Even though Charity by Keath Fraser is only a novella (114 pages in length), it felt more like a novel, diving into a multitude of topics; drugs, body image, parental responsibility, ageism. Summaries of a few different people’s lives are included, but much of what elicits its emotion is what is left unsaid or never addressed at all. Like short stories, novellas are not as popular for consumers, but for those who like to savour a story, this length forces us to do just that when we know the end is so close. If I had the time I’d re-read Charity because I know without a doubt I’m missing some its nuances, alas my TBR is just too tempting at the moment.
Denise’s stepdaughter Margaret (Greta) is a boisterous, independent young woman, sailing through medical school in British Columbia, and a long-distance swimmer with a contagious laugh. Greta is following in her father Patrick’s footsteps, as he has a successful family practice that he’s excited to pass down to his daughter once she gets her medical license. But both Patrick and Denise are confused when Greta falls in love with old family friend Rudy (and by old, I mean a man four times her age) and they take off to Africa together to do charity work. This is obviously a strange turn of events in their daughter’s life, and yet, what seems to take up the focus of the story is Greta’s weight. Before she leaves for Africa she is obese and doesn’t seem bothered by it. Instead, her parents, and her biological mother Judy who drops in every once in awhile are concerned, and they talk circuitously around it, but nothing is really done. Then Greta returns from Africa alone, having dropped enormous amounts of weight, unwilling to eat more than a few bites per day, and once again, her parents are all concerned, but for the entirely opposite reason than before. Unfortunately, we never get Greta’s perspective, we only see the world through Denise’s eyes.
Just by reading my summary of this book you can probably tell where I became frustrated; why don’t we ever hear directly from Greta? It bothered me that we never know how she feels about her own body, what attracts her to Rudy, why she felt she needed to escape med school. Of course we can make a few guesses as to what’s happening, but those are never more than simple conjectures, and because her parents seem reluctant to speak directly with her too, we are all left in the dark, characters and readers alike, even though Margaret’s life is the only interesting thing worth speaking about in this book. I’m always curious why authors choose to hold out on us readers like this. Is it to build tension? It certainly drove me through the narrative faster because I was dying to hear from Margaret herself, but I suppose I’ve spoiled that for you by confirming we never get her direct perspective. Denise’s childhood is touched upon, part of her youth is also interrupted by an abrupt international trip, but none of what happens in her life is half as interesting as what’s happening with Greta.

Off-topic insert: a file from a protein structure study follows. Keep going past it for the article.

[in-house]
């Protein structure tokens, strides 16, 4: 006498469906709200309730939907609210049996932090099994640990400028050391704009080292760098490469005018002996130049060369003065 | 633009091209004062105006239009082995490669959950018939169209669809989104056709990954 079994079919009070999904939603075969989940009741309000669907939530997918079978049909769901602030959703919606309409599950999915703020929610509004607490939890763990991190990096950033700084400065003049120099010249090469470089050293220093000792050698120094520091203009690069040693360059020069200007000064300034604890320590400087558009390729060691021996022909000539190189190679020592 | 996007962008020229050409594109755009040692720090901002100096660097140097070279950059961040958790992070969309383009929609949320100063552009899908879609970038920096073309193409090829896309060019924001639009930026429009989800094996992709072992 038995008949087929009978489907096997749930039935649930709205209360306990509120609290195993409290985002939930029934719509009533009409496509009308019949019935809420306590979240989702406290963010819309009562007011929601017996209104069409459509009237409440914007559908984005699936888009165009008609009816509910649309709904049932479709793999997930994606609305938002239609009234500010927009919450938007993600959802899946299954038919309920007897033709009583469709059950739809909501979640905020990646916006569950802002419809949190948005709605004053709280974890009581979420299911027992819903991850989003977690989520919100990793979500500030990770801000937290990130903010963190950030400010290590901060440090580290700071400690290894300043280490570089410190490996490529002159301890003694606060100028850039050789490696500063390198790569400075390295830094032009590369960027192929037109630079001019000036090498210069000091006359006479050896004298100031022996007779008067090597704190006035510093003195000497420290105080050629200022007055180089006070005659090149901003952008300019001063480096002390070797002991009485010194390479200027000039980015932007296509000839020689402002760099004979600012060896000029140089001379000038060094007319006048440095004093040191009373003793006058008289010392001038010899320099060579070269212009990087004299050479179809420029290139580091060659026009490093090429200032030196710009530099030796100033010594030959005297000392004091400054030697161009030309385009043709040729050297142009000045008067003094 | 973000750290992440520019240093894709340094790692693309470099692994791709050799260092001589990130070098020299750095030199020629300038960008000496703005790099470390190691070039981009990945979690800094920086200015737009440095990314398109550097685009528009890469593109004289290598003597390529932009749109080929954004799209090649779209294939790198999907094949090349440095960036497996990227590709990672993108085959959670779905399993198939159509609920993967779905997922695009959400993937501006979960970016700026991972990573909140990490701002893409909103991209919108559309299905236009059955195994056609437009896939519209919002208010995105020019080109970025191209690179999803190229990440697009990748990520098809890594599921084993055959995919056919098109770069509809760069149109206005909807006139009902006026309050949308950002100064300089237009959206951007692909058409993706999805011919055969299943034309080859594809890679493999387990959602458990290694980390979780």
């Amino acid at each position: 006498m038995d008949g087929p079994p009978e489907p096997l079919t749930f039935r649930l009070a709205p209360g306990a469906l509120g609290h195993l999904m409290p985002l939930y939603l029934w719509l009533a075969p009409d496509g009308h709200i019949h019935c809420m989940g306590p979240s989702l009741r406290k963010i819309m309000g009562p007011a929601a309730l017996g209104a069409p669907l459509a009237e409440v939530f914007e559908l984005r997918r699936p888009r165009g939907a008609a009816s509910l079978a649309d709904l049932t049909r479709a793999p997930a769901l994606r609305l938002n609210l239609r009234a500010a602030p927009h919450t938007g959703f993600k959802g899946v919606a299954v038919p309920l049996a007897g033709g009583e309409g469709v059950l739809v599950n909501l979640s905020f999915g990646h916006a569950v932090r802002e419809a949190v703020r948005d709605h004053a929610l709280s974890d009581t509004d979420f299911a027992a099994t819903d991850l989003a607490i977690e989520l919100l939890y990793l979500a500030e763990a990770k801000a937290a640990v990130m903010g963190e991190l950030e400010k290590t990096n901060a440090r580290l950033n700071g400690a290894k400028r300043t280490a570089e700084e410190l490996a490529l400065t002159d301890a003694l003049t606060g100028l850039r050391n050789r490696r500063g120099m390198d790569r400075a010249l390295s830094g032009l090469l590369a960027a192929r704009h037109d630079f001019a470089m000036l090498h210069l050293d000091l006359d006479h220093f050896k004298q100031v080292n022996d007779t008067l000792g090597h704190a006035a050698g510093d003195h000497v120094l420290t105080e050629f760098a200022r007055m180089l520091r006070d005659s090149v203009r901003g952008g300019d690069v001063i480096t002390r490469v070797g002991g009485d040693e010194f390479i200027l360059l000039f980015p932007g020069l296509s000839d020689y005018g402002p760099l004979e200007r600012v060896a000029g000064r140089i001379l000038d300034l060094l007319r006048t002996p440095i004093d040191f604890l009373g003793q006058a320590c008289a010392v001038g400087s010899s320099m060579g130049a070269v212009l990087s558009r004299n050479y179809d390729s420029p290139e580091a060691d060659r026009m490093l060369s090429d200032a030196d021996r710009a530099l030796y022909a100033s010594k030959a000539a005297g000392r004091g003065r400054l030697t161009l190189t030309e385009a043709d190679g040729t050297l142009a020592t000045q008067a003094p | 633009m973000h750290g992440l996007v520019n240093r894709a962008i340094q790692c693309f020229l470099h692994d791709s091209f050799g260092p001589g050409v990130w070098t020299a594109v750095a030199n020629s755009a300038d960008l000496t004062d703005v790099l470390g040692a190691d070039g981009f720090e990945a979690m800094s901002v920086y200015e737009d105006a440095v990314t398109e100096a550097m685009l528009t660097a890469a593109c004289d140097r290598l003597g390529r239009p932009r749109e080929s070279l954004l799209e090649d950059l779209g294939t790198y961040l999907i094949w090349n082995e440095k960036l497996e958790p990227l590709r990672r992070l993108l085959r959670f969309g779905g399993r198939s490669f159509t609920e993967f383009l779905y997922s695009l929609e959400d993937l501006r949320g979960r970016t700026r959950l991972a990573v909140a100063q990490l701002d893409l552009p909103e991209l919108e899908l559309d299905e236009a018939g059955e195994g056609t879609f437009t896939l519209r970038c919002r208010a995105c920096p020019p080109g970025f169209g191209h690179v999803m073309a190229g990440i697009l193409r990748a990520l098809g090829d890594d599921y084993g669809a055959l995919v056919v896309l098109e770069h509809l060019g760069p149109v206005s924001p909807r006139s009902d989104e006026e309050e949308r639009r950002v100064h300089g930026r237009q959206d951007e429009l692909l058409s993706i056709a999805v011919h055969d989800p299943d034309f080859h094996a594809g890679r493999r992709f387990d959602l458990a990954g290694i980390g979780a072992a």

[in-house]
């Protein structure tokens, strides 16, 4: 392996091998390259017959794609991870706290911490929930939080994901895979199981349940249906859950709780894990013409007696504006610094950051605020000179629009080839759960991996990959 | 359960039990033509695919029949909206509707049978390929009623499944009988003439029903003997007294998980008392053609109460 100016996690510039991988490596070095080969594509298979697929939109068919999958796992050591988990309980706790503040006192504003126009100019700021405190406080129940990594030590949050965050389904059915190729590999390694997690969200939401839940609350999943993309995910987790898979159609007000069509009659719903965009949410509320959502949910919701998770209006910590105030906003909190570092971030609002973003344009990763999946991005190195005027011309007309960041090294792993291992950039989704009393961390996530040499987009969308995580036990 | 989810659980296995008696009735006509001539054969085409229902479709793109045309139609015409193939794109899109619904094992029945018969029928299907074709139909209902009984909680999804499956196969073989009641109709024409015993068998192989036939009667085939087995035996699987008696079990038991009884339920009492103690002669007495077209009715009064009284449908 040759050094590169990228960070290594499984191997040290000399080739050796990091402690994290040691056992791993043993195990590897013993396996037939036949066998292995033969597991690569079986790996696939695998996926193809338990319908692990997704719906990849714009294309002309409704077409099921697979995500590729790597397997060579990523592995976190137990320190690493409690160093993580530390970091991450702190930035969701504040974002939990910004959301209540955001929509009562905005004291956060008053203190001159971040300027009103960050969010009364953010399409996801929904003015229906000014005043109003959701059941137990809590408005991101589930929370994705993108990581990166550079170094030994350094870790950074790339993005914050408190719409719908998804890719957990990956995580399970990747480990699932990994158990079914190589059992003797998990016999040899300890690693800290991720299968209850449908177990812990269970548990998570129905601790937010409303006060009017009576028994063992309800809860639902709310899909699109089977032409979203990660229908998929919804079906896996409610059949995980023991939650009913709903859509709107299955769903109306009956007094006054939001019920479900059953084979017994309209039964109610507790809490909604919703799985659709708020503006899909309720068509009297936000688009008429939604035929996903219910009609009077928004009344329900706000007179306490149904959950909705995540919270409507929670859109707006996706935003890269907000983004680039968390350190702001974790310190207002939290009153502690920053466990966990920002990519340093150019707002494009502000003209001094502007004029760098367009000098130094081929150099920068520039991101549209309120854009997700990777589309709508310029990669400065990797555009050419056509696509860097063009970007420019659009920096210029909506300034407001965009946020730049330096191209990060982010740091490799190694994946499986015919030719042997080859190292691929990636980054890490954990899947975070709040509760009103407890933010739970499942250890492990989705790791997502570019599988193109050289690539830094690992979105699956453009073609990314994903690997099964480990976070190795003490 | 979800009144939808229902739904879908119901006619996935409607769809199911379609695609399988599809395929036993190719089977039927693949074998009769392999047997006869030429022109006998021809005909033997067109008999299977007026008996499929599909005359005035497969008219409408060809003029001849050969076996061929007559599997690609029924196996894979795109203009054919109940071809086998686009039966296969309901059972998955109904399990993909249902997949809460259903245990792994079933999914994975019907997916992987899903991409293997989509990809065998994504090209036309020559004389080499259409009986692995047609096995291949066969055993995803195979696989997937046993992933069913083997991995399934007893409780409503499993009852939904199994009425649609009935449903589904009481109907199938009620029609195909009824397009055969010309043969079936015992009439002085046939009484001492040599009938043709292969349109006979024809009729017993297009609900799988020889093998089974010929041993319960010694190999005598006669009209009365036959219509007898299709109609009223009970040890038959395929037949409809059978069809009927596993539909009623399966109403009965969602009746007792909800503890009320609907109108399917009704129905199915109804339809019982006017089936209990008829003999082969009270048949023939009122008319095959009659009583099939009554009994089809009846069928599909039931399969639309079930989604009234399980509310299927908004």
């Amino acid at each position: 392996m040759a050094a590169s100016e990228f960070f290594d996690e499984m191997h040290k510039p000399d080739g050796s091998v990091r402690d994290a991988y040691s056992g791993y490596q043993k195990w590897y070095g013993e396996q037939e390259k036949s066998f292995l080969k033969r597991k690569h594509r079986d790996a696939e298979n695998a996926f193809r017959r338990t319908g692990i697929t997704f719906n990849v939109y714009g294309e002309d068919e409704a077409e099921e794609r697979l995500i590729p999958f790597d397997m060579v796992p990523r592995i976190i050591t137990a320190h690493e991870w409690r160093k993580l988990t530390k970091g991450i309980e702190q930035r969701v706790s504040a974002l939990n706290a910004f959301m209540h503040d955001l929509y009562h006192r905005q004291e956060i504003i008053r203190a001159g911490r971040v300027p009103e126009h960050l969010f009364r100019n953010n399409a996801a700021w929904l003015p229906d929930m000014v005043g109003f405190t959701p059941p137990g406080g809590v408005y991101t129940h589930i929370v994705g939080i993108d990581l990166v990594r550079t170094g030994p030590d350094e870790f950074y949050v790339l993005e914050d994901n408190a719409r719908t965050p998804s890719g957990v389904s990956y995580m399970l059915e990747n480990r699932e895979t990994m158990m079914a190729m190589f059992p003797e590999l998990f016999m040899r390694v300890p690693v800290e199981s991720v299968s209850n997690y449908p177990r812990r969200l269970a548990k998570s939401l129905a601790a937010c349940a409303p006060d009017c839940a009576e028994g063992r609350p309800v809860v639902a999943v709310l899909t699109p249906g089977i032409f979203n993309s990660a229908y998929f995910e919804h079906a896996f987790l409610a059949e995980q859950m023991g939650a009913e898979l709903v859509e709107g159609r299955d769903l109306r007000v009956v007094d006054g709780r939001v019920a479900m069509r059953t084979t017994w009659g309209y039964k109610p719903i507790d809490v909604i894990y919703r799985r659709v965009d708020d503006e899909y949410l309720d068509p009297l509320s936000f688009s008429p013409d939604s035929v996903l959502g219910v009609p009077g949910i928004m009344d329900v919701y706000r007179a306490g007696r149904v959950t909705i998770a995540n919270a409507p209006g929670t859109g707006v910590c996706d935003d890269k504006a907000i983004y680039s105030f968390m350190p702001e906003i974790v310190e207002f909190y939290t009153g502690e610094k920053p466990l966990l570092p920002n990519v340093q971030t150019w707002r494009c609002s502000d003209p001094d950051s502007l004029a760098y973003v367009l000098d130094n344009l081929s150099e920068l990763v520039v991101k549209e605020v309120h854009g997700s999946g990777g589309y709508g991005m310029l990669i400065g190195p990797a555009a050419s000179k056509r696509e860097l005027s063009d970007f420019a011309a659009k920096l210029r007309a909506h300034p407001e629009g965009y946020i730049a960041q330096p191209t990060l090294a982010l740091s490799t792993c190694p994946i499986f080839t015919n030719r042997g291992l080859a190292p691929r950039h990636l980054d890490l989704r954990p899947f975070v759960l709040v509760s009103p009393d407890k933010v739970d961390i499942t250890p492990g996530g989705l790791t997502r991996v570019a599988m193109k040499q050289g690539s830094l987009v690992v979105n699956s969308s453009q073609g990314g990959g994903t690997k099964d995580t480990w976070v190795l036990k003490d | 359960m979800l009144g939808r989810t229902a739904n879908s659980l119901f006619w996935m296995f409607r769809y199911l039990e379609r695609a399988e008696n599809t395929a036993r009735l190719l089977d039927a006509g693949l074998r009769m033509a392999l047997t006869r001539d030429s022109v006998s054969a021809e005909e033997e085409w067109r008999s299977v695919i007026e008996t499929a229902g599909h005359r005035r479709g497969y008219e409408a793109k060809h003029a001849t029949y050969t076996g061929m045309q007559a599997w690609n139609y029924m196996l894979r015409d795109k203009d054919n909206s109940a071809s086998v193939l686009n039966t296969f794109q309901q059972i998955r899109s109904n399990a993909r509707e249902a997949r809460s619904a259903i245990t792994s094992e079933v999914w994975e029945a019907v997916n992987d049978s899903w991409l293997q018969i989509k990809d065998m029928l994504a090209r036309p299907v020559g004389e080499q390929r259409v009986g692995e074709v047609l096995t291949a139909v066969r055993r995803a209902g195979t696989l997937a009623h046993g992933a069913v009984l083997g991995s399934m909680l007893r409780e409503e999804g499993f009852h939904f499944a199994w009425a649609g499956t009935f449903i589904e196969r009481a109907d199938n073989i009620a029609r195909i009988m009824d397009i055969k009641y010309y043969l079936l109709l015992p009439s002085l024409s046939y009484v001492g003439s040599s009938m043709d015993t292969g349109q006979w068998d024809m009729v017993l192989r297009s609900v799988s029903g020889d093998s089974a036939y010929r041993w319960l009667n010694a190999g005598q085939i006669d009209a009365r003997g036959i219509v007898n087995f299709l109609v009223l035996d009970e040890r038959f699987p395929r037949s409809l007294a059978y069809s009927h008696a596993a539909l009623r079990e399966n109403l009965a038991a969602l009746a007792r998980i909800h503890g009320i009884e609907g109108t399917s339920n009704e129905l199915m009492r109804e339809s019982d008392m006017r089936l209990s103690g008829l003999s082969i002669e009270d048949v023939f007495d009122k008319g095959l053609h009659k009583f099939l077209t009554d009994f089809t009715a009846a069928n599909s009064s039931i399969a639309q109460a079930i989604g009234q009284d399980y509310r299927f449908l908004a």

The writing is what stands out in this book; it has a healthy dose of wry humour with lots of self-indulgent observations, which amused me enough to continue happily reading it even though I was indignant that Greta felt so far removed. The constant nattering about Margaret’s weight became a bit tiresome, and Patrick and Denise’s cruel jokes about Rudy and Greta together caused more than few eyerolls, but the descriptions of Denise’s seaside walks were gorgeous which helped make up for my other complaints. Although I enjoyed the overall experience of reading it, but I didn’t connect with any of the characters enough for it to leave a lasting impression.
That’s an interesting situation to be in, as a reader; it’s a lot like the situations in which we find ourselves in real life. Meaning that we are observers of everyone else’s life and when there’s a particular issue that baffles a family/community, we don’t usually ever come to an awareness of what that person was feeling and thinking. One writer might decide to write their way into that perspective, to imagine a resolution, but another might try to make sense of the not-knowing, to explore how we respond to people when we can’t access their thoughts and feelings, when we are simply onlookers.
That’s very true! We want to badly to know ‘what is that person thinking’ when they do something crazy around us, but we will never know, will we? Part of the zaniness of life I suppose…
But isn’t that usually the point of reading? To get inside other people’s heads? I think I would find it frustrating, too, not to ever hear from Greta, but I’m also somehow intrigued and want to read the book! Lol
Oh well perhaps publishers should be looking at my ‘not so positive reviews’ as still very positive then hahah
They should! 🙂